HOW TO WRITE A PAPER USING NOTECARDSCopyright 2006, 2011 by Dr. Jim Jones
of West Chester University
This lesson assumes that you have completed your research; i.e. you've done the reading, taken good notes, typed them into a computer file, converted the results into notecards and organized them into notecard files.
You write a paper using notecards the same way you would write a paper with a stack of paper note cards. Start by 1) reading your notecards, either by scanning through them in order or else by seaching for words that interest you. 3) Next, take a look at your historical question and write an outline of the argument that leads to your conclusion. Keep in mind that there will probably be some correlation between the items on your outline and the topics covered in your notecard files, but that you are not limited to those topics when you create your outline.
Create your outline in a word processing file. Now make a copy of it and begin to fill in your outline by adding subheadings and/or descriptions of what you need to say about each item on your outline. As you do this, be prepared to add notes to some items that say "I need to learn more about this before I try to write about it." The number of these notes will depend on how early in the process you begin to switch from collecting your data to writing it up, but each time you write an outline, be prepared to do some more research.
After you've written your outline, filled it in and done any additional research, you can start to write your first draft. Over the years, I have found that it is easier to revise than it is to create, so I write my first draft as quickly as I can without worrying about whether it is good or not. To write quickly, I use abbreviations and other "shortcuts" that tell me what needs to go where, and I indicate places where I need to include a footnote. If I can remember anything about the source, I include that as well, such as "Footnote: Terkel's interview with `Can You Spare a Dime' author."
So far, this should be very familiar to you -- it's no different than writing a paper the old-fashioned way. By putting your data on the computer, however, you can do something remarkable. You can change your mind about your research topics and view the results within minutes.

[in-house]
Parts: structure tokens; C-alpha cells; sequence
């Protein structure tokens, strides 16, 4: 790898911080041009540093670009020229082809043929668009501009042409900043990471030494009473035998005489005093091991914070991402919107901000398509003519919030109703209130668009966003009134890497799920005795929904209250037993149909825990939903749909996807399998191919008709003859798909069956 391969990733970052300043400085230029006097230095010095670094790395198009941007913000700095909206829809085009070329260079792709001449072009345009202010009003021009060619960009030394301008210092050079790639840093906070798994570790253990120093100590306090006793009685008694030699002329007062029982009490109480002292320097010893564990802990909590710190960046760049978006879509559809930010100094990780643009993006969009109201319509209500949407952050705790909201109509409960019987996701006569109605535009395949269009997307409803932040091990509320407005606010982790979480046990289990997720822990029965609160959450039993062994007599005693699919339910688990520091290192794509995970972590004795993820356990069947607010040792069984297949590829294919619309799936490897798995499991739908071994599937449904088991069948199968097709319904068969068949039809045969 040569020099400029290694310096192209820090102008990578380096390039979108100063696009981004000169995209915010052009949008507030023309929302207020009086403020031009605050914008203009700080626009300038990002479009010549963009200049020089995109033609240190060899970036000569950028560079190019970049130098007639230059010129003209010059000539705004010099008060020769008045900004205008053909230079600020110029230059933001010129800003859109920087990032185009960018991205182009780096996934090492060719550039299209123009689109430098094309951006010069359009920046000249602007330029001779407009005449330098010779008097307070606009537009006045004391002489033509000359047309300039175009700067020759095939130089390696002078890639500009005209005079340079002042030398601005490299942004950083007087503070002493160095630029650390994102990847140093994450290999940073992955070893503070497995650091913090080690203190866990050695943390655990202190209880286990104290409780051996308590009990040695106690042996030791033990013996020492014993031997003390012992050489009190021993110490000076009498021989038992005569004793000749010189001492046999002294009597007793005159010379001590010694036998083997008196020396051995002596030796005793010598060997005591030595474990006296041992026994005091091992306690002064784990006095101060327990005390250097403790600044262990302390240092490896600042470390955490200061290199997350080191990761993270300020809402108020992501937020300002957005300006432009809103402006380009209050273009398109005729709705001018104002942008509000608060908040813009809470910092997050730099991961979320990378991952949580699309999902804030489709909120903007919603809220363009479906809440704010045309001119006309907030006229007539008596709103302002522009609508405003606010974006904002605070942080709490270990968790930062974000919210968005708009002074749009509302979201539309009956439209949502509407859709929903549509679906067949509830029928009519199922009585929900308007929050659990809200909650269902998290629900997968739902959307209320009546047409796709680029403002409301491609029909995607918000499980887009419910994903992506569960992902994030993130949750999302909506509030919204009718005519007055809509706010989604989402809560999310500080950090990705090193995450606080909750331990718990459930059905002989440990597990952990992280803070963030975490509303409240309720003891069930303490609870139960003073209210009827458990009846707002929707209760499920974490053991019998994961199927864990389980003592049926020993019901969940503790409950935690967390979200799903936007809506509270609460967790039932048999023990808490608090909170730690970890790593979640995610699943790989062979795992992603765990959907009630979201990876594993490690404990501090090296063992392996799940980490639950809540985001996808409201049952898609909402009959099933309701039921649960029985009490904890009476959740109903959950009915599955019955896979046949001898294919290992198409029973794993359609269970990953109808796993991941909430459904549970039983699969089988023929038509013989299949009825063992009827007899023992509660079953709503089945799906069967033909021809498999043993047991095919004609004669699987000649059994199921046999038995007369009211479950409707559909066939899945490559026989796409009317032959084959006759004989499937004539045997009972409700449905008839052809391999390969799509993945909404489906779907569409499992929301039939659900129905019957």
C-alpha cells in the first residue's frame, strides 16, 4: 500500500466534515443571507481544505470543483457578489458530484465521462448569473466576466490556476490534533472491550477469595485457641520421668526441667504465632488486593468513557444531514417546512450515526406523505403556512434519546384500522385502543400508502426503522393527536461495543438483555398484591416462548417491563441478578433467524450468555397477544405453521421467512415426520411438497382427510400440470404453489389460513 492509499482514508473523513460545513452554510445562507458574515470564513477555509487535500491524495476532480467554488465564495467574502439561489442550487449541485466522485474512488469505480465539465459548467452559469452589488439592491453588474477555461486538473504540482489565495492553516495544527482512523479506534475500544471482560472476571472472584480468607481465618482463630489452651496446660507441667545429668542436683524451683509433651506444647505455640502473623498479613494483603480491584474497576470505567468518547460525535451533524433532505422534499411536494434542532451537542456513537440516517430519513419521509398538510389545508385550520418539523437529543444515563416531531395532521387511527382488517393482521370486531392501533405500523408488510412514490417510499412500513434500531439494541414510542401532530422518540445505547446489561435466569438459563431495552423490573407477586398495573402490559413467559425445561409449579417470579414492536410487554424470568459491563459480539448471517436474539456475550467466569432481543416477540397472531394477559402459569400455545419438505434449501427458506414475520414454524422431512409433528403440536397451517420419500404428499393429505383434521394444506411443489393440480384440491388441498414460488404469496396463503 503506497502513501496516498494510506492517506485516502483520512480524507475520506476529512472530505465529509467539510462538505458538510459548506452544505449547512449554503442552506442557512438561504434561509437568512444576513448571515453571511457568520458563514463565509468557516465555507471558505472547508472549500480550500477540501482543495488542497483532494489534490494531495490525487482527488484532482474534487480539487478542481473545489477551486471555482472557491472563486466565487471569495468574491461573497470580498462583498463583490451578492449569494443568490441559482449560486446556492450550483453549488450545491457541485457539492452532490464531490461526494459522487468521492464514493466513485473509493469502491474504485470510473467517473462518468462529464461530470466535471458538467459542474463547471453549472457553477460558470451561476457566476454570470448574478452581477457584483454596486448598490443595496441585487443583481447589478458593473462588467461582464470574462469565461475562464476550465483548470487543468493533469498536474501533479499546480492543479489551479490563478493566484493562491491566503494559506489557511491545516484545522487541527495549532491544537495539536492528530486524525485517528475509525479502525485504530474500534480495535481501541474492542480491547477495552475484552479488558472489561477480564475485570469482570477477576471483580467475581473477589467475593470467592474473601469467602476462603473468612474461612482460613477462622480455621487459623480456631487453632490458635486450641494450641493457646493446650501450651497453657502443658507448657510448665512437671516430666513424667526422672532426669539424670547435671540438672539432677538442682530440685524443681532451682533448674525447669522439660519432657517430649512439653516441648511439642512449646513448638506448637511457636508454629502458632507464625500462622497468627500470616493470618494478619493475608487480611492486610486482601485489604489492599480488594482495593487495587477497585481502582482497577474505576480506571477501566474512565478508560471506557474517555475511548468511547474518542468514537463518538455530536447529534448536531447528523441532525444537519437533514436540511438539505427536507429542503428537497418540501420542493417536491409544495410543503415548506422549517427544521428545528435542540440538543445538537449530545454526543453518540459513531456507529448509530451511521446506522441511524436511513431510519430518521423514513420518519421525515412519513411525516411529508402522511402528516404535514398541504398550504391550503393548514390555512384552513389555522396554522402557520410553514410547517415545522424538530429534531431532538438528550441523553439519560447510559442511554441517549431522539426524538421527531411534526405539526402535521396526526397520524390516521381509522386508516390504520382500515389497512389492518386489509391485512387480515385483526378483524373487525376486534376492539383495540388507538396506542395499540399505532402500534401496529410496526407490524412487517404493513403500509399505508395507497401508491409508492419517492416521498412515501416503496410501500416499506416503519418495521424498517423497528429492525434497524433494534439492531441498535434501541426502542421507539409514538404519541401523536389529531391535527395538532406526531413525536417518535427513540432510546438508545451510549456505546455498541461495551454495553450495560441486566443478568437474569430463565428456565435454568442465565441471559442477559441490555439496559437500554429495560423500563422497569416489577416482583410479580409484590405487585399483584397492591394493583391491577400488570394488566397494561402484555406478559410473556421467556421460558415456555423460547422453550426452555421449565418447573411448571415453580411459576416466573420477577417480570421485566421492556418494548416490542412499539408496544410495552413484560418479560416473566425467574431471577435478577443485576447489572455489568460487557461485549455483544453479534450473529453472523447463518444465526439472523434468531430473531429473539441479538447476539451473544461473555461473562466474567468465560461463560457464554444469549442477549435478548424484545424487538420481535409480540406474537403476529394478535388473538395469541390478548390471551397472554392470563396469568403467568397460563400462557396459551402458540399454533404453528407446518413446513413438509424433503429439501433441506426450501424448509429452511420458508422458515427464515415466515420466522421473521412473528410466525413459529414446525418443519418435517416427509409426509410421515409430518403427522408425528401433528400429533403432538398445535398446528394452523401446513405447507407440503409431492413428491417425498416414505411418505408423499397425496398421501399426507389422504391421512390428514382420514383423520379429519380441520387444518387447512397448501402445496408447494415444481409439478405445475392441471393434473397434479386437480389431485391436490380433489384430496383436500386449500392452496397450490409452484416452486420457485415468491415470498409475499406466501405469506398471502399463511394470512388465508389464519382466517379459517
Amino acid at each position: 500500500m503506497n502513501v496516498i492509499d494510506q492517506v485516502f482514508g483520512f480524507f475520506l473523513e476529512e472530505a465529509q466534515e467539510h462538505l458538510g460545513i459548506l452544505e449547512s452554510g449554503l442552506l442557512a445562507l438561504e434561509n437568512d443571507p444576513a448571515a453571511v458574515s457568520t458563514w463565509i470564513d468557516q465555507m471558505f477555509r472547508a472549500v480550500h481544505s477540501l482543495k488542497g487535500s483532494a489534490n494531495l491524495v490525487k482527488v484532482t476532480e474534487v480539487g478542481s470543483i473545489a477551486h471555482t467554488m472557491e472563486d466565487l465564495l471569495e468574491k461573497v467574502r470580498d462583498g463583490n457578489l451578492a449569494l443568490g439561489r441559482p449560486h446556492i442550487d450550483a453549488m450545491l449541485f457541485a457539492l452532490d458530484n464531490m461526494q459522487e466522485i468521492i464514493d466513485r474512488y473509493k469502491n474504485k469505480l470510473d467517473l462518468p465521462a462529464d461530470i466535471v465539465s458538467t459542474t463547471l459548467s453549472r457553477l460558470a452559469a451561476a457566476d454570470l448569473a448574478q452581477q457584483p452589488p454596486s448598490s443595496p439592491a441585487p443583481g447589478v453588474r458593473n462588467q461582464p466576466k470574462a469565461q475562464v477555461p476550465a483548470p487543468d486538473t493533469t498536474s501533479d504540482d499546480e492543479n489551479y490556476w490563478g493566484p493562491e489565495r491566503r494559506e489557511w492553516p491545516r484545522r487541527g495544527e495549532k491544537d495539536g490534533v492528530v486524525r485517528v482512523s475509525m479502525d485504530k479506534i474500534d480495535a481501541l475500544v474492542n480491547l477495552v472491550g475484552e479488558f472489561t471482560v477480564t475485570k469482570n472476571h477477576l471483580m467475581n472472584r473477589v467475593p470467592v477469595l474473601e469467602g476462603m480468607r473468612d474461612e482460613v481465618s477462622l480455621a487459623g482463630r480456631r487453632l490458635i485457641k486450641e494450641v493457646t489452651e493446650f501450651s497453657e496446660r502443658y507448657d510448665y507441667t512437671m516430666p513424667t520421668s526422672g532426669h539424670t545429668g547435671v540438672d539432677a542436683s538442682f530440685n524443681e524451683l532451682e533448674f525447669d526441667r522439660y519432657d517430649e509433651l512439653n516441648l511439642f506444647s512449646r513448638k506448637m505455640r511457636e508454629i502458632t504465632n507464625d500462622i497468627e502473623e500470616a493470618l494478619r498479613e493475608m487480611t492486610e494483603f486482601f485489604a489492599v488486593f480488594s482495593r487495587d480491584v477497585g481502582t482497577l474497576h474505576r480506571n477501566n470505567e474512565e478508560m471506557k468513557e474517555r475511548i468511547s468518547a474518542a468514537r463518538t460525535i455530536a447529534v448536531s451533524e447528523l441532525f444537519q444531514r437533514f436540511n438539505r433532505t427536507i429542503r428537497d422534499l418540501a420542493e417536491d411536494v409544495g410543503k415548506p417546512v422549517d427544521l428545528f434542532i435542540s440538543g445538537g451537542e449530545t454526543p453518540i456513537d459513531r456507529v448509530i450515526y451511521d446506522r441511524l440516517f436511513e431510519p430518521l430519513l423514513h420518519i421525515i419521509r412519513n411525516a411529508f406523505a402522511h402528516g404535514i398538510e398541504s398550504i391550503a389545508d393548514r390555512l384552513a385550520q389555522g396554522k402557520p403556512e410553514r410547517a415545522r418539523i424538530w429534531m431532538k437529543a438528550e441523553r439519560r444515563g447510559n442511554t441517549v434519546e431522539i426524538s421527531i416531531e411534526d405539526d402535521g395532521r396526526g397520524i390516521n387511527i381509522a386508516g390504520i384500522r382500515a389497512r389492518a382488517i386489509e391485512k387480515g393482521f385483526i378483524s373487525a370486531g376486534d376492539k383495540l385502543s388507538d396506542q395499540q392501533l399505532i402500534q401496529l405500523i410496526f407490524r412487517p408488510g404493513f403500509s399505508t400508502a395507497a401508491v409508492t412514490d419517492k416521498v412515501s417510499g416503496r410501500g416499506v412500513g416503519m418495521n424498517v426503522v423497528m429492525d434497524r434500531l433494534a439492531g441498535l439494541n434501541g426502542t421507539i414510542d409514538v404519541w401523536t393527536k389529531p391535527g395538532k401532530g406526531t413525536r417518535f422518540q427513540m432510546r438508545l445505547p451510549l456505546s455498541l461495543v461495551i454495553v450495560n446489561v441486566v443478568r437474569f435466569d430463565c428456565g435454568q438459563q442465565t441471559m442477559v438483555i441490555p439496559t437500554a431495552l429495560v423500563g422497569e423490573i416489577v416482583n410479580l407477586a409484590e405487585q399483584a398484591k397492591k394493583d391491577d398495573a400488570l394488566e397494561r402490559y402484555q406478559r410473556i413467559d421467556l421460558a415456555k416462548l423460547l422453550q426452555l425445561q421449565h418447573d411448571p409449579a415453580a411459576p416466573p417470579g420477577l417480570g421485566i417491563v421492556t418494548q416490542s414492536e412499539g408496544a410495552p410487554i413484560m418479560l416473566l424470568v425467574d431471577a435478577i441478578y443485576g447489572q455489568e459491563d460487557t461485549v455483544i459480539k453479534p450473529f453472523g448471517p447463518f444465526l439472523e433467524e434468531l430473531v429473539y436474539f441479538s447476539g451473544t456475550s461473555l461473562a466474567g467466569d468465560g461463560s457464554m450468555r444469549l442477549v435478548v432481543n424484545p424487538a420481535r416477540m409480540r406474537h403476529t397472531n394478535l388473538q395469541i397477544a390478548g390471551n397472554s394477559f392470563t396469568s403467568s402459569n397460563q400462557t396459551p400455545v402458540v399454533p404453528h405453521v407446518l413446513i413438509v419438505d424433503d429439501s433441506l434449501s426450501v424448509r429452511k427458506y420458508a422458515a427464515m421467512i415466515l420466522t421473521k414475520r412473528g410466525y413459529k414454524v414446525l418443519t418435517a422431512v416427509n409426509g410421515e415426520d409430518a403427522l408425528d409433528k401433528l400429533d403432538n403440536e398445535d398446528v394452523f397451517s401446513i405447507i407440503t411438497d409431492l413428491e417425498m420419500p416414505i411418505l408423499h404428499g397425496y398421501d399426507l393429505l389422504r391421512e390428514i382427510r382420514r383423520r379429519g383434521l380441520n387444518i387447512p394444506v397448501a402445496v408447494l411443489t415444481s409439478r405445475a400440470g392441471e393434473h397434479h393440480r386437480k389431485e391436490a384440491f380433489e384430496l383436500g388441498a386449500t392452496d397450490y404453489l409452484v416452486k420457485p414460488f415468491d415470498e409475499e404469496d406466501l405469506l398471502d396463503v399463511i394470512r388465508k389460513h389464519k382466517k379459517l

Imagine that you were researching life in West Chester in the 1960s. From secondary reading, you concluded that five topics -- race relations, growth of colleges/universities, the Vietnam War, government social programs and the "Generation Gap" -- were critical topics for your study, and you created notecard files for each one. As you did this, however, you gradually realized that you also need to examine a new topic -- gender roles. In the old days, you would go through each of your index card files, make copies of any cards that relate to the new topic, and place them in their own index card file. Then you would do more research to fill in the holes in the new file.
The computer speeds up the first three tasks -- so much so that it becomes practical to "try out" different topics to see if they shed any light on your historical question. Think of search terms that might lead you to relevant notecards, like feminism (and feminist), sex, liberation, women, male, female, lesbian, gay and discriminate (or discrimination). Each time you get a "hit," look at the notecard and decide if it is relevant. If so, then copy it into a new notecard file for gender roles. Keep doing this until you've gone through all of your notecard files, then look at the new notecard file. If you've got enough data, go ahead and start writing. If not, then resume researching.
At some point, you will feel that you've got enough data (or, if you have procrastinated, feel that you're running out of time) and you'll start writing. If you want some suggestions on how to go about it, or you merely want to see how your professor does it, take a look at Write Your Paper.